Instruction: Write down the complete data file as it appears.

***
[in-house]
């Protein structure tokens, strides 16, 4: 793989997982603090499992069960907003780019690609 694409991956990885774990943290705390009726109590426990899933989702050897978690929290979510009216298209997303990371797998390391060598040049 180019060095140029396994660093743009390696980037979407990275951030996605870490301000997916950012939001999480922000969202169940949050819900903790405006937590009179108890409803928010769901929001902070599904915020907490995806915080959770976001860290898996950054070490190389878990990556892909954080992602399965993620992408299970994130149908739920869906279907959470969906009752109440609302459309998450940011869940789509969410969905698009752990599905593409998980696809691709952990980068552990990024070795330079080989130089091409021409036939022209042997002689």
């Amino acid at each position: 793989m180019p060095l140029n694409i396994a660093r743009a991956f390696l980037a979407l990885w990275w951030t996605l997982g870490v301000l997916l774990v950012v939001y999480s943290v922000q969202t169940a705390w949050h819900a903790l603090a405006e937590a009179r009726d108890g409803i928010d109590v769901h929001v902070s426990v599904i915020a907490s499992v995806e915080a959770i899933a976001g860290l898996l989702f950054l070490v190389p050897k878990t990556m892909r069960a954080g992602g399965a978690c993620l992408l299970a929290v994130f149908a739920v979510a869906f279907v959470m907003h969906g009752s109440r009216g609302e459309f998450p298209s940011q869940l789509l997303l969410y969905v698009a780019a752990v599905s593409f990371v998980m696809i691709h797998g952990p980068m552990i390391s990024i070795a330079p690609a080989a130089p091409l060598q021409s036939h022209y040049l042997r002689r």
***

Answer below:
[in-house]
């Protein structure tokens, strides 16, 4: 793989997982603090499992069960907003780019690609 694409991956990885774990943290705390009726109590426990899933989702050897978690929290979510009216298209997303990371797998390391060598040049 180019060095140029396994660093743009390696980037979407990275951030996605870490301000997916950012939001999480922000969202169940949050819900903790405006937590009179108890409803928010769901929001902070599904915020907490995806915080959770976001860290898996950054070490190389878990990556892909954080992602399965993620992408299970994130149908739920869906279907959470969906009752109440609302459309998450940011869940789509969410969905698009752990599905593409998980696809691709952990980068552990990024070795330079080989130089091409021409036939022209042997002689």
């Amino acid at each position: 793989m180019p060095l140029n694409i396994a660093r743009a991956f390696l980037a979407l990885w990275w951030t996605l997982g870490v301000l997916l774990v950012v939001y999480s943290v922000q969202t169940a705390w949050h819900a903790l603090a405006e937590a009179r009726d108890g409803i928010d109590v769901h929001v902070s426990v599904i915020a907490s499992v995806e915080a959770i899933a976001g860290l898996l989702f950054l070490v190389p050897k878990t990556m892909r069960a954080g992602g399965a978690c993620l992408l299970a929290v994130f149908a739920v979510a869906f279907v959470m907003h969906g009752s109440r009216g609302e459309f998450p298209s940011q869940l789509l997303l969410y969905v698009a780019a752990v599905s593409f990371v998980m696809i691709h797998g952990p980068m552990i390391s990024i070795a330079p690609a080989a130089p091409l060598q021409s036939h022209y040049l042997r002689r």